A poem

I think there are two aprons at home that I can hem;
I can put a frill of lace for edge to one of them;
I will have blue ribbon to tie it, and to sew
Just above the pocket in a flaring bow;
And I can sit quite quiet, as if nothing had been
Except the needle’s in and out and out and in—
(Every sorrow ends—every horror ends—
Every terror ends that we have to face or do—
These hours will end, too

Back where I live there still are green things to see—
Lilacs and a rose-bush and a tall old apple tree;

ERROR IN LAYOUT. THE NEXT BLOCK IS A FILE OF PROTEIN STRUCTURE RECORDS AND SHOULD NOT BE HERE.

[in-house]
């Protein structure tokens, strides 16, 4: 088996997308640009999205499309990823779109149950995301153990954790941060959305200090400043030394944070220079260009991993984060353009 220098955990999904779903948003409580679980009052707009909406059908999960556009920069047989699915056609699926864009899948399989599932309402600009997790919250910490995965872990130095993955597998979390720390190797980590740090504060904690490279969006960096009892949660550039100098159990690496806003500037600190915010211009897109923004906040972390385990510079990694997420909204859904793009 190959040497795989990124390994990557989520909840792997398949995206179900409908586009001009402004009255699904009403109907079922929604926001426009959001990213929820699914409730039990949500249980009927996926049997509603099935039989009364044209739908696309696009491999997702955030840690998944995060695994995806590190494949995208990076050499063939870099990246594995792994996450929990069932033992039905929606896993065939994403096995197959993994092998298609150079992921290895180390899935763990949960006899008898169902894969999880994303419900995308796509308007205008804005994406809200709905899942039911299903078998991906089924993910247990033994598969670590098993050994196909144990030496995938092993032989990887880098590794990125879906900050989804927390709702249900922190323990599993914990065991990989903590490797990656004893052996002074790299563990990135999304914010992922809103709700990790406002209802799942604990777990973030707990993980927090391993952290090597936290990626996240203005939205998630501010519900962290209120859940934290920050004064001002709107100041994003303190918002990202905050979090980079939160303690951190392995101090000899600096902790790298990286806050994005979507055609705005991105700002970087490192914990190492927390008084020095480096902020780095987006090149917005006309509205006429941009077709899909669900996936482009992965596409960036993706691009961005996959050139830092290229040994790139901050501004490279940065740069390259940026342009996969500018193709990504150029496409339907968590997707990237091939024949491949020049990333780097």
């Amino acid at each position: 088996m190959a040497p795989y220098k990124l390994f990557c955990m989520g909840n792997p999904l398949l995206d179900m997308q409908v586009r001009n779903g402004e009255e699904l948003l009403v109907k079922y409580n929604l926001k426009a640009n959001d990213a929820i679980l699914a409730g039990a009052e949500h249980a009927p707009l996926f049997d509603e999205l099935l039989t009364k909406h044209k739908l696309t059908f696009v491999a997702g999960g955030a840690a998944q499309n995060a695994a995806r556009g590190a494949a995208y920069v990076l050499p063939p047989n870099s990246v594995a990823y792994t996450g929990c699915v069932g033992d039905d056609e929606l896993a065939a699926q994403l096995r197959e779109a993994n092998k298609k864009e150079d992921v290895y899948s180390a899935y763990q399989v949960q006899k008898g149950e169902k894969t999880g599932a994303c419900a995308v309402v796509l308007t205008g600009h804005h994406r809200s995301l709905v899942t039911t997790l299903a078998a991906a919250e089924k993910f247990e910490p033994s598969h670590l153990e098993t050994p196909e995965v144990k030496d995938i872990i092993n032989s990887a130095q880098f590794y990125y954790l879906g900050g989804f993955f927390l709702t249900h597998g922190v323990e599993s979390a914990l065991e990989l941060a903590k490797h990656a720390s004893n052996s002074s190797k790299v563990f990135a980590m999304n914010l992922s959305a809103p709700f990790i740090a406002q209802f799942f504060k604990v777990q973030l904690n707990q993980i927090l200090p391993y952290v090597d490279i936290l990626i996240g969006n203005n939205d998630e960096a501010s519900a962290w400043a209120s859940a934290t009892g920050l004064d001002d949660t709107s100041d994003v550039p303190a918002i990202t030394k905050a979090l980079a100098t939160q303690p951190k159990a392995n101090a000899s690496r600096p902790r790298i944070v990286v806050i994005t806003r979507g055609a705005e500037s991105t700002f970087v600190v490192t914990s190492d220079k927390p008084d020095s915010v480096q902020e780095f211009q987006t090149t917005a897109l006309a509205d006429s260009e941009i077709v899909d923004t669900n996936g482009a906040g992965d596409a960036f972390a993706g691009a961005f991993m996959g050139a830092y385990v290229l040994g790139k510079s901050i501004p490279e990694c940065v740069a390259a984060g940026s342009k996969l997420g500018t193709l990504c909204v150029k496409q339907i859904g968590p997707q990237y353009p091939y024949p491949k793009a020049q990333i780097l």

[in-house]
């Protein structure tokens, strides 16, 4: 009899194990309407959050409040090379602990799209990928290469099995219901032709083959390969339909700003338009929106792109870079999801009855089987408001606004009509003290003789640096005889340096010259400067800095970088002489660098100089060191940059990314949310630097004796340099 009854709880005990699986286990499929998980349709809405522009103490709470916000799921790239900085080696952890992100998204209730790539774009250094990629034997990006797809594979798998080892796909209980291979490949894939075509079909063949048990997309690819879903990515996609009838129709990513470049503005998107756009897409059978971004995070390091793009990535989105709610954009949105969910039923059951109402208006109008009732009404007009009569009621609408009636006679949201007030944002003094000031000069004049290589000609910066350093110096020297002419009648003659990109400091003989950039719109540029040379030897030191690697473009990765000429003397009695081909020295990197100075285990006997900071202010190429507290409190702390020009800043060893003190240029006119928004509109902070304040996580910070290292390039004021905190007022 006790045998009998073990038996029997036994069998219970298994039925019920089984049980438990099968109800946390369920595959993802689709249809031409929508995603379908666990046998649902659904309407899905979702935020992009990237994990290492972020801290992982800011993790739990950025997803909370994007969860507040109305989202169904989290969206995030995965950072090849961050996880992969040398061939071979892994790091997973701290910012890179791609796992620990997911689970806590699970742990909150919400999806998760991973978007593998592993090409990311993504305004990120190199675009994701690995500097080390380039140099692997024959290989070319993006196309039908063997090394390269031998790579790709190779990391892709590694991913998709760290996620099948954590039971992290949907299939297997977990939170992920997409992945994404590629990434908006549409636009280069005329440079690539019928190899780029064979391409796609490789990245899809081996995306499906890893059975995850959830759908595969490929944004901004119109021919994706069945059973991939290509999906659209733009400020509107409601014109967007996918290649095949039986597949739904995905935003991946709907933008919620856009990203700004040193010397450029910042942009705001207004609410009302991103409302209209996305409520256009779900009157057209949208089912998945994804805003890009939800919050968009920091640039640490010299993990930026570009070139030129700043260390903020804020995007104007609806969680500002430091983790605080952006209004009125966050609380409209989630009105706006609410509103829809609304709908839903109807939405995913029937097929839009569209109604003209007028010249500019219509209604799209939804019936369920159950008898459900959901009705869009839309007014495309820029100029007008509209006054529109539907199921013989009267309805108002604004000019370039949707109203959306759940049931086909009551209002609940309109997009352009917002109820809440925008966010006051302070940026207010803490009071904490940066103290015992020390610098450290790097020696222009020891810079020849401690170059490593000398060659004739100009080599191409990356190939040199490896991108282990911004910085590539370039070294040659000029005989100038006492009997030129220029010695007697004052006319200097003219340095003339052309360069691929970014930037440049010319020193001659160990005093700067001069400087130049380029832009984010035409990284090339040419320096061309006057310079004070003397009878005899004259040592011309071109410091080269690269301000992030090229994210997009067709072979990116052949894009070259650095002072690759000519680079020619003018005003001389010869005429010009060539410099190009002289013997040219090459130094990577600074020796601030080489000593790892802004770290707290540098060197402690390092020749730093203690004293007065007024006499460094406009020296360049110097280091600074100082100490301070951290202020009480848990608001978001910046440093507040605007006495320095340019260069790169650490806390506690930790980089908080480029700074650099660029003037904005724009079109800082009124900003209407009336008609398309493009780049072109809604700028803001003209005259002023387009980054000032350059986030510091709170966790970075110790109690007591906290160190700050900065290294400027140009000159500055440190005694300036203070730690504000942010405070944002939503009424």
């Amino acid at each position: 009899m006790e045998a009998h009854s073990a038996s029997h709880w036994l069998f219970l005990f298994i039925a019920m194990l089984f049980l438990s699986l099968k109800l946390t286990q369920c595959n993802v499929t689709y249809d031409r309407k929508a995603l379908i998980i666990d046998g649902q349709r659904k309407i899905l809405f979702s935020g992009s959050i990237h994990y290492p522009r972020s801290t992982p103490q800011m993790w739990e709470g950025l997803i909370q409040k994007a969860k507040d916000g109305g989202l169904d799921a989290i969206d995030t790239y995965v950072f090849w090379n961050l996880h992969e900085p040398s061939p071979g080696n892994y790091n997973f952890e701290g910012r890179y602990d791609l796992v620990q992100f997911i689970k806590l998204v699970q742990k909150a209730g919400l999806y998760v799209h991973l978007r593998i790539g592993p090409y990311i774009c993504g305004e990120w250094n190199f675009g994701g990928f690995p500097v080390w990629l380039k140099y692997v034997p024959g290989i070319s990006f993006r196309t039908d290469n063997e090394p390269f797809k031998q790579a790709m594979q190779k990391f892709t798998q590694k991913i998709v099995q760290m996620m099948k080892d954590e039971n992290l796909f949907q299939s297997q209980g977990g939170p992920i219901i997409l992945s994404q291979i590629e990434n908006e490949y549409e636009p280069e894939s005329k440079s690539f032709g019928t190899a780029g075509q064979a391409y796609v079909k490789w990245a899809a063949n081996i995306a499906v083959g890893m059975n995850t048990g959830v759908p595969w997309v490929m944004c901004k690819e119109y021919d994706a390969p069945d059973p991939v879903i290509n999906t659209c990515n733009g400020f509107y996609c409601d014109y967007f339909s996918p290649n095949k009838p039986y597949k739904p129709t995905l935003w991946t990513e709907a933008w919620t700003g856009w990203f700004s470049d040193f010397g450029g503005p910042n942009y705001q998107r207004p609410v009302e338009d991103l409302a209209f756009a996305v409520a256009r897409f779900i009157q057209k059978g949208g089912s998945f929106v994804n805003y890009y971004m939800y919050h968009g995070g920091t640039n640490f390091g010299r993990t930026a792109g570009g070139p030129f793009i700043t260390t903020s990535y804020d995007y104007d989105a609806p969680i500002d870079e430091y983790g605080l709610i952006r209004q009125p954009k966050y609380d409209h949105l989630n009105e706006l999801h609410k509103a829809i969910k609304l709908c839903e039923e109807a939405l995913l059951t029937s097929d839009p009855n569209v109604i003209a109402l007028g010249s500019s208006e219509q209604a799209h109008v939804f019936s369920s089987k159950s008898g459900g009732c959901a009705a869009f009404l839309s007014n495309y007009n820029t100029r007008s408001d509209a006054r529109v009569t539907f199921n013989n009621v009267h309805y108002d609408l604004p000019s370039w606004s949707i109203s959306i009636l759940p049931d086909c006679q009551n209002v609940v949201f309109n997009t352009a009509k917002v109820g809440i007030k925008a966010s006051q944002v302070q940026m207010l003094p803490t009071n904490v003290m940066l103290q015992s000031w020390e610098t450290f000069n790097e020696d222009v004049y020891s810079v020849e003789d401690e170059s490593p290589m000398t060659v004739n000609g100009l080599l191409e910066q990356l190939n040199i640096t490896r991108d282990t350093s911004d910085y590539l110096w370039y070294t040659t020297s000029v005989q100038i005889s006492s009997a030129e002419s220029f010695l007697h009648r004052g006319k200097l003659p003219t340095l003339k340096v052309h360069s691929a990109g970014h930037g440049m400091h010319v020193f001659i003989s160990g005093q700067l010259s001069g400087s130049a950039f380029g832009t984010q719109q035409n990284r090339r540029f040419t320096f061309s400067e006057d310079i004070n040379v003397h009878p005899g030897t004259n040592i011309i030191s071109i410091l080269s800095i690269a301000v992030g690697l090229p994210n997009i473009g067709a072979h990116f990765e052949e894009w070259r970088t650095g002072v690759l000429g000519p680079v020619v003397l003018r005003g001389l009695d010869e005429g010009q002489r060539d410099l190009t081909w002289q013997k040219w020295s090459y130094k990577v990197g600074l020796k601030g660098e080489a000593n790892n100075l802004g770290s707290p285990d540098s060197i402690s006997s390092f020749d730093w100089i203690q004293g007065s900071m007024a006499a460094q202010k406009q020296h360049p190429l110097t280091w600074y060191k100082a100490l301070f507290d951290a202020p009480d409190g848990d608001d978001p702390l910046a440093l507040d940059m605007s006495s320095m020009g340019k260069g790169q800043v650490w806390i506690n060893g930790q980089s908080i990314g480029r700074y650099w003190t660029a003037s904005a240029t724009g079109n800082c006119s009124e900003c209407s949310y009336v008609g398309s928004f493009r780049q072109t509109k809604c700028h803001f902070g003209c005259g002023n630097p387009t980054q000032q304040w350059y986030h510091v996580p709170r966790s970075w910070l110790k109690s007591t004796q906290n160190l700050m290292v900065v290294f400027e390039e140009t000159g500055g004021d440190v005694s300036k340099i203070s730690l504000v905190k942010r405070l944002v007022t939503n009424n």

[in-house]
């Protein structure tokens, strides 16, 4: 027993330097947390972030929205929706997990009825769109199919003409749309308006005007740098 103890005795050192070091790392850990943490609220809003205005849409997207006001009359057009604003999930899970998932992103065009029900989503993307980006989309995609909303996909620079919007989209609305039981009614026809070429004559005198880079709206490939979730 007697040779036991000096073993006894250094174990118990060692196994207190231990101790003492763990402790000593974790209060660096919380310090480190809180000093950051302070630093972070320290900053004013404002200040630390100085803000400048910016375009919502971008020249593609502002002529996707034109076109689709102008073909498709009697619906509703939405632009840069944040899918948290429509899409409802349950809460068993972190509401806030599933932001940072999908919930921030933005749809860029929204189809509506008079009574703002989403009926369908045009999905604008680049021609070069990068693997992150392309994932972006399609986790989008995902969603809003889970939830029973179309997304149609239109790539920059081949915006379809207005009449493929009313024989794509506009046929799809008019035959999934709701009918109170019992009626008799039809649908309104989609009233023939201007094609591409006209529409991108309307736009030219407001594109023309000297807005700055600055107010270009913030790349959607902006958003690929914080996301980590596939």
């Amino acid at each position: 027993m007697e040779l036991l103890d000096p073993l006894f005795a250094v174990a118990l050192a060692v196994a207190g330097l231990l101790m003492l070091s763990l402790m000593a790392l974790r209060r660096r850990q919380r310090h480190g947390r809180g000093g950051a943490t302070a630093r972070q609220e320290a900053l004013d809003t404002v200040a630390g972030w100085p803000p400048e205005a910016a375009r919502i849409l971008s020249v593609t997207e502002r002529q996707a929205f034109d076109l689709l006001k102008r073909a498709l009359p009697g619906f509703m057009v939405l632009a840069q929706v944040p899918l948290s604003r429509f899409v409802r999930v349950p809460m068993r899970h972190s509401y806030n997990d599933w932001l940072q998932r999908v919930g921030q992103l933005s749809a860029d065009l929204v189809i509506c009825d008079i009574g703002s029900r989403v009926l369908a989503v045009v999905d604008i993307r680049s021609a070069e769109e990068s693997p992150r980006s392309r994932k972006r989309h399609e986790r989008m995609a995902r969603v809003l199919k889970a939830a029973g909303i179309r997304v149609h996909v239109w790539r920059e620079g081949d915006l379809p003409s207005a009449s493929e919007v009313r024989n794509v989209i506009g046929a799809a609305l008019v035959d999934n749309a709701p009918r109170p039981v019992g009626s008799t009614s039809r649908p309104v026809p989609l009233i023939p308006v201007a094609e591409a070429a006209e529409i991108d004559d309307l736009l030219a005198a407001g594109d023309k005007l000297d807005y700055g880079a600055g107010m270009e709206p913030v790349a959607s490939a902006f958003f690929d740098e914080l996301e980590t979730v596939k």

Everything is quiet there—everything will stay
Steady till I come to it as when I went away.
I must remember them, think hard of them, my flowers,
And village folks not caring, and the yellow morning hours—
(Everything ends that begins beneath the sun—
There will be kind hours after these hours are done—
How slow, how slow they run!

All of it will surely stop to-night at least by ten,
And I may be too numb to feel a while before then—
And maybe, if I seem too tired or too like to weep,
They’ll give me something merciful to let me get to sleep,
And drop inert and shut my eyes and count, as I lie still,
Sheep slipping through a gap and running down a hill—
(Lord, once you saw it through, the waiting and the fright,
And being brave for them to see, as if it all was right—
Send me quick—send quick to-night!